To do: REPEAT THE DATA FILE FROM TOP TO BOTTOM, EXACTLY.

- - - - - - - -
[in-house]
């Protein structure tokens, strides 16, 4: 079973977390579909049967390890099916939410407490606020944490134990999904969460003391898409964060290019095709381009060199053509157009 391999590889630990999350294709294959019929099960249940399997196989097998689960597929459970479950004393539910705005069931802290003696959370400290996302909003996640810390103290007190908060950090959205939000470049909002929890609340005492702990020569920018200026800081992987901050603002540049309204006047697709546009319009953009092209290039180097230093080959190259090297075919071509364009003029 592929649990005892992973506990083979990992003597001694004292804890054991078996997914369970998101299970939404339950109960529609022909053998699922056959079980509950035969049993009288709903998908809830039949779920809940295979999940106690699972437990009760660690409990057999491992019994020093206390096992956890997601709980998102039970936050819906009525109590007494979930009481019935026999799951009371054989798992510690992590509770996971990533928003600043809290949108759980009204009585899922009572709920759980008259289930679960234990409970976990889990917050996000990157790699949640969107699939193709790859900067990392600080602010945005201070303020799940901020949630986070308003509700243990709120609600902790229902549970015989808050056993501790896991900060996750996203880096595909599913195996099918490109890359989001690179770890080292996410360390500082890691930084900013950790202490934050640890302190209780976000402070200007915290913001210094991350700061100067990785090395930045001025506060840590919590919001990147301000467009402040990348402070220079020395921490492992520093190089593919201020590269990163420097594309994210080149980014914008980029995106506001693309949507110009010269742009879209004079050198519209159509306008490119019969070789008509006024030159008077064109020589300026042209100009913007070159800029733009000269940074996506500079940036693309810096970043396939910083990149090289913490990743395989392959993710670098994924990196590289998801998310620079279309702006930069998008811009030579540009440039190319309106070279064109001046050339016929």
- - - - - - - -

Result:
[in-house]
């Protein structure tokens, strides 16, 4: 079973977390579909049967390890099916939410407490606020944490134990999904969460003391898409964060290019095709381009060199053509157009 391999590889630990999350294709294959019929099960249940399997196989097998689960597929459970479950004393539910705005069931802290003696959370400290996302909003996640810390103290007190908060950090959205939000470049909002929890609340005492702990020569920018200026800081992987901050603002540049309204006047697709546009319009953009092209290039180097230093080959190259090297075919071509364009003029 592929649990005892992973506990083979990992003597001694004292804890054991078996997914369970998101299970939404339950109960529609022909053998699922056959079980509950035969049993009288709903998908809830039949779920809940295979999940106690699972437990009760660690409990057999491992019994020093206390096992956890997601709980998102039970936050819906009525109590007494979930009481019935026999799951009371054989798992510690992590509770996971990533928003600043809290949108759980009204009585899922009572709920759980008259289930679960234990409970976990889990917050996000990157790699949640969107699939193709790859900067990392600080602010945005201070303020799940901020949630986070308003509700243990709120609600902790229902549970015989808050056993501790896991900060996750996203880096595909599913195996099918490109890359989001690179770890080292996410360390500082890691930084900013950790202490934050640890302190209780976000402070200007915290913001210094991350700061100067990785090395930045001025506060840590919590919001990147301000467009402040990348402070220079020395921490492992520093190089593919201020590269990163420097594309994210080149980014914008980029995106506001693309949507110009010269742009879209004079050198519209159509306008490119019969070789008509006024030159008077064109020589300026042209100009913007070159800029733009000269940074996506500079940036693309810096970043396939910083990149090289913490990743395989392959993710670098994924990196590289998801998310620079279309702006930069998008811009030579540009440039190319309106070279064109001046050339016929």